The Maxwell Street Community Garden is a one acre allotment garden on Chicago Housing Authority (CHA) land at 13th St. and Blue Island Ave. across the street from John M. Smyth IB World Elementary School. An allotment garden provides a raised-bed growing plot to any individual, family or group in return for a monetary donation which covers the cost of buying soil, compost, garden tools, insurance, etc. Gardeners can plant a variety of vegetable (or flowering) plants and are responsible for watering, weeding, and maintaining their plots throughout the growing season, along with harvesting produce. In addition to the monetary donation, each gardener is expected to volunteer four hours of their time each month from April through October to help maintain the common areas of the garden. The garden holds workdays twice each month where individuals can help with tasks like spreading wood chips, weeding perennial beds, building new plots, or fixing the garden’s gate. Maxwell Street Community gardeners range from the novice who want to try gardening for the first time to master gardeners with years of experience.
The garden was started by a group of neighbors in the Fall of 2012 with help from C4C. In 2013, the garden had more than 30 members and this year our membership has more than doubled to over 60 households. The Maxwell Street Community Garden garden draws members from nearby University Village/University Commons, Little Italy, Pilsen and as far away as the South Loop and this year reached out to residents of the CHA’s Brooks Homes and Roosevelt Square residents to join. They’ve hosted the Fosco Park football team and students from Urban Prep High School to help at the garden. One of our master gardeners has worked with students from Smyth Elementary School to teach students about gardening through hands-on activities. Pre-schoolers planted seeds and hardy broccoli seedlings while third-graders planted a plot of over 40 sweet potato seedlings.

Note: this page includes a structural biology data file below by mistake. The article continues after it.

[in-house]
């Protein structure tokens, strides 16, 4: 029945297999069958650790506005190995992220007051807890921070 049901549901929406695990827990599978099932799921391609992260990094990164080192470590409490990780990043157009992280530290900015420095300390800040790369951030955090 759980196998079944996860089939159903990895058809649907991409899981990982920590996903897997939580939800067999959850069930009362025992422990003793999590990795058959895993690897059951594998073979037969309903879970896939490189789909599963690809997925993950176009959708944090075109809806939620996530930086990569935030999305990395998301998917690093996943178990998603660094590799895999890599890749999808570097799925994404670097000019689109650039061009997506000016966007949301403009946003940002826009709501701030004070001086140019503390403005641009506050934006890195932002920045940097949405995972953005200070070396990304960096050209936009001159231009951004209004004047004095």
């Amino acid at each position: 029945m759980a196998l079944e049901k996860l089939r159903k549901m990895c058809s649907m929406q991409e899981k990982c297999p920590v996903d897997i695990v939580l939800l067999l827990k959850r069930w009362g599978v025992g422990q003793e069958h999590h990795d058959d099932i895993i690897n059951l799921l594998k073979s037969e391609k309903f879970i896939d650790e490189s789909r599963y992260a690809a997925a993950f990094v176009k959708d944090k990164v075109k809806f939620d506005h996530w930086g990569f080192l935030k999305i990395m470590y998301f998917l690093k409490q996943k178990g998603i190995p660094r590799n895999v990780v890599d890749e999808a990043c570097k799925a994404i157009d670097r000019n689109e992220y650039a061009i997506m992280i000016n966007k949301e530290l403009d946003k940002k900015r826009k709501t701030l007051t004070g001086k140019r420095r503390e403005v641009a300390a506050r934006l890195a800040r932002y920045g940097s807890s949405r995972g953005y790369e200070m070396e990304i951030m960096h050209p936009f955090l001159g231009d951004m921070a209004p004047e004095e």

The annual potluck is held at the beginning of August at the garden. Gardeners bring their favorite dishes to share. This year’s potluck had a professional cooking demonstration, kid’s activities, and provided a great time to socialize with fellow gardeners.
The Roosevelt Square Community Youth Farm at 1254 S. Loomis St. is a partnership between, the Roosevelt Square and ABLA community, Growing Power, Inc. and Related Midwest. This year, 37 teens were able to participate in a 6 week program learning hands on farming, healthy eating and job/career readiness skills. Teens worked hard to make sure weeds were stopped in their tracks and that the beautiful crops grew while also engaging each other in an ongoing dialogue about food, food access and how to better address food injustice in their community and abroad. Summer highlights include a Friday morning Farmer’s Market, a trip to Roosevelt University and a visit to Growing Power’s Grant Park youth corp.
Growing Power, Inc.
3333 S. Iron St.
Chicago IL, 60608
(773) 376-8882 Milwaukee, WI: The Urban Agriculture Capital of the World.
Led by Growing Power, Inc. and Farmer, Founder and CEO, Will Allen.